Plastics Plug In To Charged-Up Electronics Sector

By: Tony Deligio 22. January 2015

That much was abundantly clear in Heinz Rasinger’s presentation at injection molding machine and automation supplier Engel’s recent “teletronics” (a mash up of telecom and electronics) technology symposium at its Technical Center in Corona, Calif.


Rasinger, VP of Engel’s teletronics business unit, examined broader market numbers through a regional lens and then shifted focus to how new technologies could influence future opportunities for plastics.


Where Electronics, Automotive and Medical Meet
Electronics as a plastics market were once largely relegated to expected consumer categories like TVs or desktop computers, but today they have significant penetration in other key segments for Engel, including automotive, as cars add displays, sensors and cameras, as well as medical, where the “wearables” segment is set to explode.


Rasinger noted that globally the entire teletronics segment, which includes everything from flat-screen displays and mobile phones to automotive connectors and photovoltaics for Engel, has grown from a value of $836 million in 2009 to  $1.068 billion in 2013, before shrinking slightly to $1.055 billion last year.


Most of that growth is coming in the Emerging Asia markets of China, Vietnam, and India, while business has stagnated or even reversed in established markets like Japan. Emerging Asia jumped from $181 million to $286 million over the last five years, expanding at around 15%/yr. More locally and coming off the recession of 2009, North America jumped from $223 million in 2010 to $250 million in 2011, and has grown, if slowly, from there, reaching $254 million last year.


Displays, Displays Everywhere
Rasinger discussed the ubiquity of displays in our everyday lives, ranging from a couple square inches on a printer to massive 67-inch televisions, with Engel machines molding bezels and other key components for all regardless of size.


Apart from continued growth, other trends for the segment predicted by Rasinger include back injection of touch-sensitive foils and the emergence of flexible OLED (organic light-emitting diode) screens, replacing LCD displays, that are more rigid and require backlighting.


OLEDs Take On LCDs (and Backlights?)
Rasinger was reluctant to predict how OLED tech might change the market, but he was certain they would evolve the sector. “Nobody really knows with certainty the impact of OLEDs on injection molding but there is one thing for sure, the backlighting units, as they were before, will be a thing of the past,” Rasinger said.


Asked to expand on his statement after the presentation, Rasinger still hesitated to make a firm prediction, but reiterated that OLEDs will remain a closely watched development by Engel and others.


“It would be good if we could really put our hands on OLED’s impact, and say, ‘This is the way it’s going to be,’” Rasinger said, “but electronics is a very rapidly moving area—they invent new things on a constant basis—and with every new invention there are opportunities that can be created that haven’t been possible thus far.”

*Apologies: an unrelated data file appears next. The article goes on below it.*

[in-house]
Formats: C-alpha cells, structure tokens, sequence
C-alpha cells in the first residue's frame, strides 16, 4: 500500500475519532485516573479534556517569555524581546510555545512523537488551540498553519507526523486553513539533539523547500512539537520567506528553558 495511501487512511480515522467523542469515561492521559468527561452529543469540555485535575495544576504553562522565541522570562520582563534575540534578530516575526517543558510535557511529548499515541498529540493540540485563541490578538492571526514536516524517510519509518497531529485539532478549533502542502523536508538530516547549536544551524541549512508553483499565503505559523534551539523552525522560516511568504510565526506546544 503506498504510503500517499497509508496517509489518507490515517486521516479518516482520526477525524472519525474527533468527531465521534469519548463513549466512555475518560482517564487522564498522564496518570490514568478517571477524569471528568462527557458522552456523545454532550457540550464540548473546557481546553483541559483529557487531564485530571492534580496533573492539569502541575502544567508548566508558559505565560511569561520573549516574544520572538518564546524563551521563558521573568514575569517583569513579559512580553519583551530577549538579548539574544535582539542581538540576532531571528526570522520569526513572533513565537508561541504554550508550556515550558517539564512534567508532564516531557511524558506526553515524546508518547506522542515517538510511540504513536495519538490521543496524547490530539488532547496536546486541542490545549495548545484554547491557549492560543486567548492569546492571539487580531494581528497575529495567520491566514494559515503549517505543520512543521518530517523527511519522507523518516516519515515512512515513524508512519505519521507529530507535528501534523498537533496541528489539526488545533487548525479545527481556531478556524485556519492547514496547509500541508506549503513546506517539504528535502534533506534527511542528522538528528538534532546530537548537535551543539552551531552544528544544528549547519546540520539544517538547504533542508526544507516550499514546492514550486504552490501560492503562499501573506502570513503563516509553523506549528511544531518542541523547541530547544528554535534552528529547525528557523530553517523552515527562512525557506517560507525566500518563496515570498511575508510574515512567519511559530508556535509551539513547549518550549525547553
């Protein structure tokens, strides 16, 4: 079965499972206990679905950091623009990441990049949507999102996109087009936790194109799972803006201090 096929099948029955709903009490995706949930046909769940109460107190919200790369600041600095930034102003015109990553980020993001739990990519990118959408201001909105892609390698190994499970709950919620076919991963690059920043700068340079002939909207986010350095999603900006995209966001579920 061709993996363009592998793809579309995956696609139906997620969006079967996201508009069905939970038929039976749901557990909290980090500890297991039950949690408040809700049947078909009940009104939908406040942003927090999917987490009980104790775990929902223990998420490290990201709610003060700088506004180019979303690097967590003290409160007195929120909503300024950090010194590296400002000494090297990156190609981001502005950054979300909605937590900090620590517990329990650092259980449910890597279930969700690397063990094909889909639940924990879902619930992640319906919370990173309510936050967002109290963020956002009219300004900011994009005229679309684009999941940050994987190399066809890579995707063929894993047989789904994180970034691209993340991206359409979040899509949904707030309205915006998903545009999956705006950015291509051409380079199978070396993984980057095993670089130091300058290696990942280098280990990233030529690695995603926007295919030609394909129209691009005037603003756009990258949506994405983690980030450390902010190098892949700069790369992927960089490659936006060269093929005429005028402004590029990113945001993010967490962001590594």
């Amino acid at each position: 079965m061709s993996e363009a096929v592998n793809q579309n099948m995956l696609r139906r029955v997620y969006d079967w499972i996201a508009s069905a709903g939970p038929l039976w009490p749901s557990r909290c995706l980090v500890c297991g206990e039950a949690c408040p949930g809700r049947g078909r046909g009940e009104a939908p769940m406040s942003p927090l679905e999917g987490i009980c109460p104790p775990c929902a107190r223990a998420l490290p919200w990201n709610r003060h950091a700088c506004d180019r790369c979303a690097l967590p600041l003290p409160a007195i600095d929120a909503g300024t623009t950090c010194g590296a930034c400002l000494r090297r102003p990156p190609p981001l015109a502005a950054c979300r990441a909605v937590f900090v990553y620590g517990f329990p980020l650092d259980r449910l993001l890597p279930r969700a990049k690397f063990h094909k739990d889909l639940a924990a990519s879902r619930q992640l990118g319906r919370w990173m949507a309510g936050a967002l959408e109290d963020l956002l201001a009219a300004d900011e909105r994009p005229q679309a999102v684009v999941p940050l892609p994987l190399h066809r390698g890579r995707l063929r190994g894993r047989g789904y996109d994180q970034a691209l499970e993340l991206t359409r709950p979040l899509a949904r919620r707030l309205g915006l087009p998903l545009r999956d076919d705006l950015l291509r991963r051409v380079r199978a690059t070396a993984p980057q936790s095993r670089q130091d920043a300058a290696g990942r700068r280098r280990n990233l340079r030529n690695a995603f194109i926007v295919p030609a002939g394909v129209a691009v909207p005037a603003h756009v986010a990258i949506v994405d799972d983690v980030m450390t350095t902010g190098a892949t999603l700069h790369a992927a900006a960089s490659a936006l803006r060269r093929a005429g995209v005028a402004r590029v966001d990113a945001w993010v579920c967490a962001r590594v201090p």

Mobiles On the Move
Some of the most striking numbers presented by Rasinger came in the mobile phone segment of his presentation, including the fact that mobile phones have a global market penetration of 97%—meaning that for every 100 people on earth, there are 97 mobile phones. In fact, several countries boast more phones than population to use them, including the U.S. (103), Brazil (137) and Russia (155).


In terms of penetration, the top countries for smart phones are almost entirely a mix of the Mid and Far East: U.A.E.,  South Korea, Saudi Arabia,  and Singapore, with Norway as the lone western representative.


In 2013, 1.8 billion mobile phones were sold, according to Rasinger’s data, with almost half of global mobile phone production for smart phones. The rise of smart phones has been a boon for Samsung, Rasinger pointed out, and a bust for former market leaders like Research In Motion (Blackberry) and Nokia, whose inability to adapt cost them market share and sovereignty.  


Computers Log Out
Desktop computer sales have shrunk by 130% from 2012 to 2014, while laptops have contracted (down 15%), but not nearly as much. “I think the growth in this segment has been eaten up by these new mobile devices,” Rasinger said. “You could see from the graphs that desktops are stagnant but they still keep their level, while laptops are slightly decreasing. The real winners are the tablets.”


From Smart Phones to Smart Cars
With automotive production forecast to grow 6%/yr through 2017, reaching 107 million vehicles globally at that time, the automotive electronics market is forecast to reach a value of $48 billion.


That includes traditional applications like connectors and switches, as well as new areas like driver assistance systems, sensors,  and cameras. In the future, the addition of photovoltaics for power and OLEDs for rear lighting could mean even more opportunities for plastics on the road.


“I think driver assistance systems are really going to take off,” Rasinger said after his presentation. “As usual, things like this start in the luxury cars then migrate their way down.”


What’s next?
The future for electronics? Wearables (and the printed and flexible electronics that make them possible). According to IDTechEx, wearable electronics are forecast to explode from a value of $14 billion in 2014 to more than $70 billion in 2024, while the total printed and flexible electronic market grows by 27%/year through 2020.